Wedding Etiquette Forum

Family Drama!

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Answers

  • MrsMack10612MrsMack10612 The Witch City member
    Tenth Anniversary 500 Love Its 1000 Comments First Answer
    I imagine you're right - it's the industry and the way weddings have become.  

    I was very surprised with my own wedding of the long distance guests who did come and the closer to home ones who didn't.

     


  • abcdevonn said:


    I feel like this is like deciding to go to any party that isn't nearby. If someone invites you to come to their house for a party that is 4 hours away, and you accept, you know you're going to pay more in gas, potentially need to find somewhere to stay (or stay with the host), etc. You don't get to expect that the party host will do more for you just because you've traveled further, because you're already said "I understand the expenses of my decision and I'm still deciding to go anyway."
    I think the big difference is that when you're invited to a party 4 hours away, people didn't just pick a place 4 hours away to have a party.   DH's cousins live about 2 hours away from us so most of the family weddings for that end of the family are 2 hours away.   BUT, that's a family location and understood to be
    1) Their home locale.   It's not a DW or destination party for them.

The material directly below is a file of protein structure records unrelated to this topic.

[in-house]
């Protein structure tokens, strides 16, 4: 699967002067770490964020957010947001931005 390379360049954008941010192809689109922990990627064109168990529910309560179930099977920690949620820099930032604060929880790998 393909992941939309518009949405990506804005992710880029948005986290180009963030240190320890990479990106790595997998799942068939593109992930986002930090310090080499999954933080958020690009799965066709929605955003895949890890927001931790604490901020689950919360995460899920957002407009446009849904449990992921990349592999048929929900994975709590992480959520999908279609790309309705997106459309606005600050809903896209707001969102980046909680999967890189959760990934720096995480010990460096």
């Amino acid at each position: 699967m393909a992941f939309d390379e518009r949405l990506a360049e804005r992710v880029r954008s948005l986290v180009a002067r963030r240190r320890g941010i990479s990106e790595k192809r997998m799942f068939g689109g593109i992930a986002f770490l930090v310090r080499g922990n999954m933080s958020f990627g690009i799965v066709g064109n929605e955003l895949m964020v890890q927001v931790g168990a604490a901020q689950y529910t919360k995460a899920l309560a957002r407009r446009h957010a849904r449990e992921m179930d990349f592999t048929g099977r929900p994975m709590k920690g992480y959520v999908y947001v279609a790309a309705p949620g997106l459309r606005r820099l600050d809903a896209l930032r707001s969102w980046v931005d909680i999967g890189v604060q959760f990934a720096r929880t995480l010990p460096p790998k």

2) By being a home locale, there are other people in the area.   We *can* stay in hotels but given the friend / family dynamic, it's not a must.   (This is often but not necessarily the case when a couple marries at a "home base".)
    3) Done with home aspects in mind.   Things are in driving / local distance based on their planning.

    That's vastly different from a couple who decides, (scenario A) "Hey!   Wouldn't it be great to tie the knot in Jamaica (or the Adirondacks, or the Grand Canyon or any location that isn't near any friends / family simply because they want a DW)!   It's so beautiful there so we called a travel agent and worked out a deal for the friends and family who want to attend!"


    And even that is different from (scenario B) a couple who lives in one country with family around the globe who try to pick a location that's the most convenient for their guests.

    When a couple opts for scenario A, the DW because they just like the DW idea and don't want to do a local wedding, they're doing so by already making things less convenient for their guests because they're putting their vision first.   And in this case, their vision is a much more expensive wedding for the guests to attend. 

    FWIW, I feel somewhat similarly about scenario A as I do about a couple who put Black Tie on their wedding invitations because they want their guests to be all fancy dancy dressed but who don't actually host a completely black tie event and who have tons of guests that aren't black tie people.   Sure the guests don't have to accept the invitation because they aren't a summons, but I'm not a big fan of sending invitations with the attitude of, "Well if you don't want to spend the money to be at my party then you don't have to come."   
    [Deleted User]

  • banana468 said:

    abcdevonn said:


    I feel like this is like deciding to go to any party that isn't nearby. If someone invites you to come to their house for a party that is 4 hours away, and you accept, you know you're going to pay more in gas, potentially need to find somewhere to stay (or stay with the host), etc. You don't get to expect that the party host will do more for you just because you've traveled further, because you're already said "I understand the expenses of my decision and I'm still deciding to go anyway."